What’s more, going into fast fashion stores in Paris, there are tons of partial or 100% wool garments. With this new information in hand, I can only assume that we In N. America aren’t fighting for what we really want to sew with or wear. What a sad state of affairs. The next time I’m in a fabric store and pick up a piece of wool, instead of thinking about the high cost, I am going to thank the proprietor for carrying such wonderfully durable fabric. Then I’m going to purchase it.
We’ve all been in the situation where we have a garment we absolutely love but it’s too small. In the case of a T-shirt, there are few ways for the garment to be enlarged and yet fashionable. That’s what most of us sewists think, anyway, but for my 11 year old creative GD, she created a way to enlarge a favorite shirt and my job was to make the alterations. Here’s the story.
Last summer, Mira and her mother were shopping at a second-hand store when Mira found a shirt she loved. Although when she tried it on, it was barely large enough for her, much less having the required wearing ease and length. Despite the fitting issues (and there was always an opportunity to give it to younger sister Caitlyn), they purchased the shirt for a few dollars.
Unfortunately I didn’t have the sense to take a before photo, so bear with me.
On separate occasions, Mira’s mother Angela, and Mira told me about the beloved shirt. Angela said she didn’t think I could alter it but maybe I could make a pattern from the shirt. Mira said “Mom doesn’t understand what I mean” and proceeded to describe the alterations she wanted.
The fabric was similar to a slinky fabric – a four-way stretch poly or jersey, so for the alterations I used navy jersey, to give a similar stretch to the garment. First I removed the sleeves and opened up the sides of the shirt, the sleeve seam, copied the pattern and then made the following 4 alterations:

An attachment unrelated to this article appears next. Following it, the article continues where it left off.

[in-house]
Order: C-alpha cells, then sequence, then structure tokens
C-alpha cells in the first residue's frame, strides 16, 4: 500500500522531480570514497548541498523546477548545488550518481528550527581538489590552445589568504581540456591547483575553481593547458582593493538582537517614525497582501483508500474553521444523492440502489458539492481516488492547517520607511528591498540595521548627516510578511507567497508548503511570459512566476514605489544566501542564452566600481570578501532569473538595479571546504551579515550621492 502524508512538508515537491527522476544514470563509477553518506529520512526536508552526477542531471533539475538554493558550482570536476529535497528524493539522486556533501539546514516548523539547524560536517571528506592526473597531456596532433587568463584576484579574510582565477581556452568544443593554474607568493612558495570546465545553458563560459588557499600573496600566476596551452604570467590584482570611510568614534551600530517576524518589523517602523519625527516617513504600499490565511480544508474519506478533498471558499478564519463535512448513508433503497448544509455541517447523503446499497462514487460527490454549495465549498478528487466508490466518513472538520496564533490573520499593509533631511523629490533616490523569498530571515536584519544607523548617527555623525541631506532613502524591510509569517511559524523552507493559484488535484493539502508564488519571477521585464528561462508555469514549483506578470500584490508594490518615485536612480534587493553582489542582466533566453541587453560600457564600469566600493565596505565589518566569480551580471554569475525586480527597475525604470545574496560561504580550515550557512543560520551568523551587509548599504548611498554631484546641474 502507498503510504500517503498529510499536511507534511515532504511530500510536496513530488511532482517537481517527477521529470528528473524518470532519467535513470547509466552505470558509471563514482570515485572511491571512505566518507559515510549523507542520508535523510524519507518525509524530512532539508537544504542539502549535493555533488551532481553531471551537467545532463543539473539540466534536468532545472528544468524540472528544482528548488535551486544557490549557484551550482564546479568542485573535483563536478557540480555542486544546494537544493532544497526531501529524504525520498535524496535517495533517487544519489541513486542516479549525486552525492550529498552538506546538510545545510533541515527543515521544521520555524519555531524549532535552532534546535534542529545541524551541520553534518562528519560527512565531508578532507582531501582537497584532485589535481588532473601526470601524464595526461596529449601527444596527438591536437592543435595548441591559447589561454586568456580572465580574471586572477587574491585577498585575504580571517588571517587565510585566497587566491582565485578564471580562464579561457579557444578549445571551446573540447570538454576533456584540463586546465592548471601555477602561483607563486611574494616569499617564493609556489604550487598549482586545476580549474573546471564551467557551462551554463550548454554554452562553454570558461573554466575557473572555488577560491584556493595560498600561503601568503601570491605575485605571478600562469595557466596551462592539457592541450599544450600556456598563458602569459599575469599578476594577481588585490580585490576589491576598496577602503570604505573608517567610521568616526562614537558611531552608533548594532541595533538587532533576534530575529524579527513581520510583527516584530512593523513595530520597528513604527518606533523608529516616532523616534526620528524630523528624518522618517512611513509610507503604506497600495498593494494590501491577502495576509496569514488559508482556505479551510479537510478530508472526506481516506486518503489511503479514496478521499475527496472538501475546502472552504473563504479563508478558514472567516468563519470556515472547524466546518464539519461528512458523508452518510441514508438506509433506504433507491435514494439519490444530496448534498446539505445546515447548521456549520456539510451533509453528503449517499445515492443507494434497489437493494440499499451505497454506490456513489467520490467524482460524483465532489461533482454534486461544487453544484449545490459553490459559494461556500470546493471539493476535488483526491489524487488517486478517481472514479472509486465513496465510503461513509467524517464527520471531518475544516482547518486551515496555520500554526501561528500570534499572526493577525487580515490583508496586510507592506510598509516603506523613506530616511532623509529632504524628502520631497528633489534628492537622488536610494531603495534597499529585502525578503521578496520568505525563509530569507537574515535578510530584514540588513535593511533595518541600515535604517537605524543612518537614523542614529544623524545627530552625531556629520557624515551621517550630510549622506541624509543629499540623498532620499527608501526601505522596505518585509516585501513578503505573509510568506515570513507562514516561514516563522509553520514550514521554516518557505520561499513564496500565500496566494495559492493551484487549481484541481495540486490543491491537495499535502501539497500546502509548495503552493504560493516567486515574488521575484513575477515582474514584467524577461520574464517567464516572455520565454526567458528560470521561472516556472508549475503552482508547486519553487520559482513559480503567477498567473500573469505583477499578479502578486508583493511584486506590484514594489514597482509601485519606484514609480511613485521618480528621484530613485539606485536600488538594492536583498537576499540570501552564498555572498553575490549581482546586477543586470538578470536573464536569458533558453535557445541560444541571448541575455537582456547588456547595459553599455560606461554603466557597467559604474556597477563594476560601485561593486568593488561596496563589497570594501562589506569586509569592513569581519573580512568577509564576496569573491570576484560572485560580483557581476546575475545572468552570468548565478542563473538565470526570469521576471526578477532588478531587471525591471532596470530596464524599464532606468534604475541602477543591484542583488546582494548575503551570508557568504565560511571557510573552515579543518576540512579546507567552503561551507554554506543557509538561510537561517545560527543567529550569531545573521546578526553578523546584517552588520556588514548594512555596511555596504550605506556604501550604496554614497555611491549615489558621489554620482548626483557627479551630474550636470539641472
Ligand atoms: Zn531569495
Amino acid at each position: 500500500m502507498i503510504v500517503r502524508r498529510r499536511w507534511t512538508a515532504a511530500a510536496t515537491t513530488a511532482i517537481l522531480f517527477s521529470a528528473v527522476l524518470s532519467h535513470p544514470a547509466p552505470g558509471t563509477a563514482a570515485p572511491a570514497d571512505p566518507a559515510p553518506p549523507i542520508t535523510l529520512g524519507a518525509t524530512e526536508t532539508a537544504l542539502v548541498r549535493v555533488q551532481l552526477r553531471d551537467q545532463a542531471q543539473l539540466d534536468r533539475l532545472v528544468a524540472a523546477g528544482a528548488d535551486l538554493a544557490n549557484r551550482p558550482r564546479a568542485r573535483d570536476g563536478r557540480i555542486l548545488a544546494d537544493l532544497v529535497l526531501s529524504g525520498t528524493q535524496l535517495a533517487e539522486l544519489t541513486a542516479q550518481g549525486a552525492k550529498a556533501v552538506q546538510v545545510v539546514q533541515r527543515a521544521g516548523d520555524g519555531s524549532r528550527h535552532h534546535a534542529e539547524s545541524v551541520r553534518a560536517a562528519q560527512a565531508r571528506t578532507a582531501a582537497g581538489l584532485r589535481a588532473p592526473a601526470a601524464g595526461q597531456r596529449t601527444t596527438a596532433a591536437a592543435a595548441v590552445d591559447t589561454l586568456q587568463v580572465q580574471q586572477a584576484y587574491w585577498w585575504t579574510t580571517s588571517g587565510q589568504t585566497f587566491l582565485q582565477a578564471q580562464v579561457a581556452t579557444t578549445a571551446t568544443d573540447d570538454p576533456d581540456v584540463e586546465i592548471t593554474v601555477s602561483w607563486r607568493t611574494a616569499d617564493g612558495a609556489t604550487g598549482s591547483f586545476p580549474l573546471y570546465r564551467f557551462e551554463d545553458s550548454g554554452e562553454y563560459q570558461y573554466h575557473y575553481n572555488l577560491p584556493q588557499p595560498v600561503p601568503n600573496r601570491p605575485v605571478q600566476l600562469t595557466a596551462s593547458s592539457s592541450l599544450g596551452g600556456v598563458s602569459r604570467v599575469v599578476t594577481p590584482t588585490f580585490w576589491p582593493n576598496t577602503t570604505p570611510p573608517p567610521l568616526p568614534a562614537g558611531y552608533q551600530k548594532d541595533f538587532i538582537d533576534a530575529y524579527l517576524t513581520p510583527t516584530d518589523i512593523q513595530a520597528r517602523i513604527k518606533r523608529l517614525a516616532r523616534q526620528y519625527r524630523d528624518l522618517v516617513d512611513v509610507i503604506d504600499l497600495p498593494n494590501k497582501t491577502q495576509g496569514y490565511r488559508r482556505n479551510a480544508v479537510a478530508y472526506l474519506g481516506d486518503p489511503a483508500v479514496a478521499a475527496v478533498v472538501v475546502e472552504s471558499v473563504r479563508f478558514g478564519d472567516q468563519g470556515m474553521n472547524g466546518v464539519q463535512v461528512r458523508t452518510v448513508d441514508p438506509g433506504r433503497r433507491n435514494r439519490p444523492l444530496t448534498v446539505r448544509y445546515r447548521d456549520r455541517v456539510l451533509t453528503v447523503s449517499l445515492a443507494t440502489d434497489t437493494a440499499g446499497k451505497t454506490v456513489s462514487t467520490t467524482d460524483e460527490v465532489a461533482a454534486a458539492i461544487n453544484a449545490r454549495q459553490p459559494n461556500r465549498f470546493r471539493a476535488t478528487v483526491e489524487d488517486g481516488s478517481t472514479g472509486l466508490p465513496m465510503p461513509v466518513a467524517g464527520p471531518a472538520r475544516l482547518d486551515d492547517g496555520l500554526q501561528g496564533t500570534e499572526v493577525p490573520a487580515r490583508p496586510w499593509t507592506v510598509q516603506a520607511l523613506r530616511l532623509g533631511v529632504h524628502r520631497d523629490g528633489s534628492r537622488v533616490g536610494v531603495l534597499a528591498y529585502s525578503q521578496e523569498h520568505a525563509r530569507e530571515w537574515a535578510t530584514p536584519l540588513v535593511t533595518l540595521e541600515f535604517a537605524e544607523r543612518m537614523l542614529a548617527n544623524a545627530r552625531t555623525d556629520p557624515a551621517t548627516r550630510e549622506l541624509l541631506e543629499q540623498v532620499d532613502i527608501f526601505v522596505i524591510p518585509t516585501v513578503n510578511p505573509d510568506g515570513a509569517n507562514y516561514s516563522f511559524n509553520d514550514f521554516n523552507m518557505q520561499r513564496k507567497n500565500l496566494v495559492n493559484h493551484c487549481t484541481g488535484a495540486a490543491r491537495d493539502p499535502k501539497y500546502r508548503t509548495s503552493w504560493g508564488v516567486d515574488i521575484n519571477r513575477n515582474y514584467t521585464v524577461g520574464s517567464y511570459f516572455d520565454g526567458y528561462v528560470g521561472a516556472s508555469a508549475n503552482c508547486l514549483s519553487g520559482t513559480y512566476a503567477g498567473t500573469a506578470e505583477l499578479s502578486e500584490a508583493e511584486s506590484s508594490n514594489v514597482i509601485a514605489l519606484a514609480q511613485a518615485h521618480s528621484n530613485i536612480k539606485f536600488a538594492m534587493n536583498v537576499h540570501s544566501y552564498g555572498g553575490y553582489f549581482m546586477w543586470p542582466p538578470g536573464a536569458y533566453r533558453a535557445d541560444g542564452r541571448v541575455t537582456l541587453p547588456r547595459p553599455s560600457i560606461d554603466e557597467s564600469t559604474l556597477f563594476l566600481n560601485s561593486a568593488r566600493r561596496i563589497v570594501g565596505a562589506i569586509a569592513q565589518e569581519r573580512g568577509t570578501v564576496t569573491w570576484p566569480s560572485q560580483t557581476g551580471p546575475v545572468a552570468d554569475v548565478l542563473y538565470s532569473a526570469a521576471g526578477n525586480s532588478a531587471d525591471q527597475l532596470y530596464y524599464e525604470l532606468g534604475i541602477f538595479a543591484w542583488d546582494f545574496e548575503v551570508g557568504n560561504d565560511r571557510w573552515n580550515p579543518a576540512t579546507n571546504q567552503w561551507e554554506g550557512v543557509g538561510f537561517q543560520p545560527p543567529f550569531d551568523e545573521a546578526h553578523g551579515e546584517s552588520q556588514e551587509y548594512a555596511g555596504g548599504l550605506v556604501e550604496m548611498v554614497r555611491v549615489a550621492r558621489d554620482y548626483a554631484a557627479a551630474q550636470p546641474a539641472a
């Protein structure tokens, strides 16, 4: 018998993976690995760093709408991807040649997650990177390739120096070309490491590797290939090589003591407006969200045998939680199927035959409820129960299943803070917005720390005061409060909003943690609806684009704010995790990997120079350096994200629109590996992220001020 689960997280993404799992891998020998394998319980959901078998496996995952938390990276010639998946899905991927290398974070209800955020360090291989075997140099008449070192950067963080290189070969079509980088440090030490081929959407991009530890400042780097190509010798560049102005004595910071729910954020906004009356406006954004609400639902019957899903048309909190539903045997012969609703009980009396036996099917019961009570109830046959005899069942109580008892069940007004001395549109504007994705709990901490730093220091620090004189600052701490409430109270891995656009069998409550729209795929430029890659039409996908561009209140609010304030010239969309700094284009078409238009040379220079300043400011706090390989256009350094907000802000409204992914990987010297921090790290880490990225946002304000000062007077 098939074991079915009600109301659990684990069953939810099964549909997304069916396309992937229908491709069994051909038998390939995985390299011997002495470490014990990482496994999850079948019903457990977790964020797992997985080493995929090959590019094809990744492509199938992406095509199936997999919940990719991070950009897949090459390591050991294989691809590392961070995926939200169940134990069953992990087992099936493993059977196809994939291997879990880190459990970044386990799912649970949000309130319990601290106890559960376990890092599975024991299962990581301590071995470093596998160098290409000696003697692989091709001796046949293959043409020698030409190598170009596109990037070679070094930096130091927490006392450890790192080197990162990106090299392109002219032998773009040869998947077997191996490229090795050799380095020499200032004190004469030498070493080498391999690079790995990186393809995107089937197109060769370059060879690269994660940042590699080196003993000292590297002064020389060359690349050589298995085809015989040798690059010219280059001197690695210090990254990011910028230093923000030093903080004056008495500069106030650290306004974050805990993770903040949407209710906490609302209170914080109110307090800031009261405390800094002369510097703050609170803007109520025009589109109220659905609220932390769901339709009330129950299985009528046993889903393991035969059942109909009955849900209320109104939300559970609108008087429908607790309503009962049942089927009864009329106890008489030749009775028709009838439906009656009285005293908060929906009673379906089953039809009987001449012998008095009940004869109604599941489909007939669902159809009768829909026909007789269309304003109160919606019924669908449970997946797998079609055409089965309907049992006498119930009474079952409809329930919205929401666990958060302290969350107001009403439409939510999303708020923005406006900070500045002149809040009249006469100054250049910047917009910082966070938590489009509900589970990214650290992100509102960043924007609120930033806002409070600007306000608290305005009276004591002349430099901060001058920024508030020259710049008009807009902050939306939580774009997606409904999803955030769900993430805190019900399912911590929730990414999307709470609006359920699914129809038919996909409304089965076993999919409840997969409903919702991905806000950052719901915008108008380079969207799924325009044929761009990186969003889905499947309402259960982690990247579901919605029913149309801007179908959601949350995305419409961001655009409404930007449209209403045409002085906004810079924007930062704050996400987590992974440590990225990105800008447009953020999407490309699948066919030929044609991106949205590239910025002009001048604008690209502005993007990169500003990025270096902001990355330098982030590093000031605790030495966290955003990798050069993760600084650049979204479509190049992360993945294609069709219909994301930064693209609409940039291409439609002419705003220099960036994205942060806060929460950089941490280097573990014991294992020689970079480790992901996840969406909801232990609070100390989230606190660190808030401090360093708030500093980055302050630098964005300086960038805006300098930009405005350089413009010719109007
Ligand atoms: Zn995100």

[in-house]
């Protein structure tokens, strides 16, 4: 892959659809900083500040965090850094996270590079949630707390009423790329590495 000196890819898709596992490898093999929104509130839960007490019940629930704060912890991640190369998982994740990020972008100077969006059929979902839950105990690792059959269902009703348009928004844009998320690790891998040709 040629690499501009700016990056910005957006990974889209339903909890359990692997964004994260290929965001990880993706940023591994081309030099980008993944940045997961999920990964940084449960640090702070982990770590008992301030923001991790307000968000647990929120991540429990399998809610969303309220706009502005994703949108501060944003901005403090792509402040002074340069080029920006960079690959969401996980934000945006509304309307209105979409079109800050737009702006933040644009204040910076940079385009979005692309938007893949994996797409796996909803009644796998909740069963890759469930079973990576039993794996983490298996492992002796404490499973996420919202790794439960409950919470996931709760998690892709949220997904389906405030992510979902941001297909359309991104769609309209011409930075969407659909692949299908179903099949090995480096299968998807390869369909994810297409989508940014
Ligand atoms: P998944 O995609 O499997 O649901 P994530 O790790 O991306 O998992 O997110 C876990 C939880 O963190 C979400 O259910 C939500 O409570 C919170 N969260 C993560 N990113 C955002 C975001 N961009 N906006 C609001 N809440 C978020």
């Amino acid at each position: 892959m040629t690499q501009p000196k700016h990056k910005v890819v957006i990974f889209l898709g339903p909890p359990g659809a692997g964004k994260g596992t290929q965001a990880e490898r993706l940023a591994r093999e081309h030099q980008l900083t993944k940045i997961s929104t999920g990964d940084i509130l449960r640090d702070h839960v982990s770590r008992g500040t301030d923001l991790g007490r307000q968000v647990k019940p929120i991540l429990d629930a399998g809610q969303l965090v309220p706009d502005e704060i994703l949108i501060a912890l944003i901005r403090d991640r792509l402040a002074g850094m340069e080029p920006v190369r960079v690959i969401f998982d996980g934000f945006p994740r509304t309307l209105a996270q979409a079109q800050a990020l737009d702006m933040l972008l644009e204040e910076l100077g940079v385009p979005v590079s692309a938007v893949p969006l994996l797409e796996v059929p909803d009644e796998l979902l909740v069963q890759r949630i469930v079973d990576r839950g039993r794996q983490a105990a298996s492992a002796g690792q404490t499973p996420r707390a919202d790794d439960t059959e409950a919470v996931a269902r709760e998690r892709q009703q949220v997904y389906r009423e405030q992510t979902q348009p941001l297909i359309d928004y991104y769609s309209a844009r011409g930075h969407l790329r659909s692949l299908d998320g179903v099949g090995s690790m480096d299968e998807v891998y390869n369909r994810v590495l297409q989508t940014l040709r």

1, Widen the shoulders – cut (lengthwise on the fabric) pieces of navy fabric a little longer than the armscye and 1-1/2″ wide, and then sewed it to each armscye.
2. Add to circumference to the top,cut (lengthwise on the fabric) two pieces of navy fabric the length of the top by 1-1/2″ wide, and sewed it to the front and back side seams, creating a navy stripe down the side of the shirt.
3. Add arm circumference,cut (lengthwise on the fabric) and sewed two pieces of navy fabric 1″ wide and the length of the sleeve underarm seam. As you can see above, this alteration isn’t visible unless the arm is lifted.
4. Shirt length –cut one piece (across the grain) of navy, 2-1/2″ wide by the circumference of the shirt. Sew onto the bottom. I left the bottom unfinished.
Once again, here is the result, with a not quite finished shirt I made from the pattern I lifted from the design. In the end, the shoulders were widened, the circumference was increased by 2″ and the length was increased 2″. A real success, though it doesn’t look as great in the photos as when wearing it.
What this shows me is that sometimes I need to think outside the box. Now I know that this method could be used to alter other types of t-shirts that are a size (or two) too small.